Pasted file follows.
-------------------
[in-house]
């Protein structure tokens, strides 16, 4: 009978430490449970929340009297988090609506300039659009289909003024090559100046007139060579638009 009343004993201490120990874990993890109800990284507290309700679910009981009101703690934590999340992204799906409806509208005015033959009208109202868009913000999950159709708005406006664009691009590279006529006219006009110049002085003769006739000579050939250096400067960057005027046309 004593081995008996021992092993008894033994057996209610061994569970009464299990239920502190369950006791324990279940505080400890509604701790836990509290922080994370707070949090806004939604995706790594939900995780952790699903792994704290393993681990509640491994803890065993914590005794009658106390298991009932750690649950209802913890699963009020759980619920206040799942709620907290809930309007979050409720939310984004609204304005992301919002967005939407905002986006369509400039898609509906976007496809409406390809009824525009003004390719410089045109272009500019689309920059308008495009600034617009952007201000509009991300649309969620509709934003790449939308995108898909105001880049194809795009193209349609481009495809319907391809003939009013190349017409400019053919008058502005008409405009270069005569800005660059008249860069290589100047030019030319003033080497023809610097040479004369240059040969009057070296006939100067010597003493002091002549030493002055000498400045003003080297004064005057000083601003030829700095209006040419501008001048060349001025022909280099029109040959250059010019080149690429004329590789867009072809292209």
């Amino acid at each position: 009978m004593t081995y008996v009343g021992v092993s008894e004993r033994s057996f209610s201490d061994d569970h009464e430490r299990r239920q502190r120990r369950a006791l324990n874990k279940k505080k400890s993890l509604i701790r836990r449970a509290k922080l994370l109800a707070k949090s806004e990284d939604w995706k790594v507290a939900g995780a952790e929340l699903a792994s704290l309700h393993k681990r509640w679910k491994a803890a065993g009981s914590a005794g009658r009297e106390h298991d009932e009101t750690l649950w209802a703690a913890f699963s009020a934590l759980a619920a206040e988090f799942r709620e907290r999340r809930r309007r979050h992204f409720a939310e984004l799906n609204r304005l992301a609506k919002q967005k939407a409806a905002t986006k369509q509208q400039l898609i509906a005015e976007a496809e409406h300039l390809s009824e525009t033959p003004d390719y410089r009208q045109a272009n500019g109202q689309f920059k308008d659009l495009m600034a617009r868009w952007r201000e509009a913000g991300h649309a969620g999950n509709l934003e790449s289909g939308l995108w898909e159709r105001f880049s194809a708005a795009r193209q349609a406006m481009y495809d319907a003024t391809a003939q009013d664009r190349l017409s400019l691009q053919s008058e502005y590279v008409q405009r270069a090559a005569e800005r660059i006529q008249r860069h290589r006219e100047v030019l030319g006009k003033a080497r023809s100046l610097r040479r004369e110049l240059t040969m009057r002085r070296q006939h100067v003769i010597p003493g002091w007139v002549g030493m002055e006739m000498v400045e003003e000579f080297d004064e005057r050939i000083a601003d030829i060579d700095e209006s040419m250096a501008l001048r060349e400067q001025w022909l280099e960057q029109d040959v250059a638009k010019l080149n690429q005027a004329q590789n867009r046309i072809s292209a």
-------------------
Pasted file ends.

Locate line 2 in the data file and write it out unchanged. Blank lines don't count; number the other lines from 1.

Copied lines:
């Protein structure tokens, strides 16, 4: 009978430490449970929340009297988090609506300039659009289909003024090559100046007139060579638009 009343004993201490120990874990993890109800990284507290309700679910009981009101703690934590999340992204799906409806509208005015033959009208109202868009913000999950159709708005406006664009691009590279006529006219006009110049002085003769006739000579050939250096400067960057005027046309 004593081995008996021992092993008894033994057996209610061994569970009464299990239920502190369950006791324990279940505080400890509604701790836990509290922080994370707070949090806004939604995706790594939900995780952790699903792994704290393993681990509640491994803890065993914590005794009658106390298991009932750690649950209802913890699963009020759980619920206040799942709620907290809930309007979050409720939310984004609204304005992301919002967005939407905002986006369509400039898609509906976007496809409406390809009824525009003004390719410089045109272009500019689309920059308008495009600034617009952007201000509009991300649309969620509709934003790449939308995108898909105001880049194809795009193209349609481009495809319907391809003939009013190349017409400019053919008058502005008409405009270069005569800005660059008249860069290589100047030019030319003033080497023809610097040479004369240059040969009057070296006939100067010597003493002091002549030493002055000498400045003003080297004064005057000083601003030829700095209006040419501008001048060349001025022909280099029109040959250059010019080149690429004329590789867009072809292209």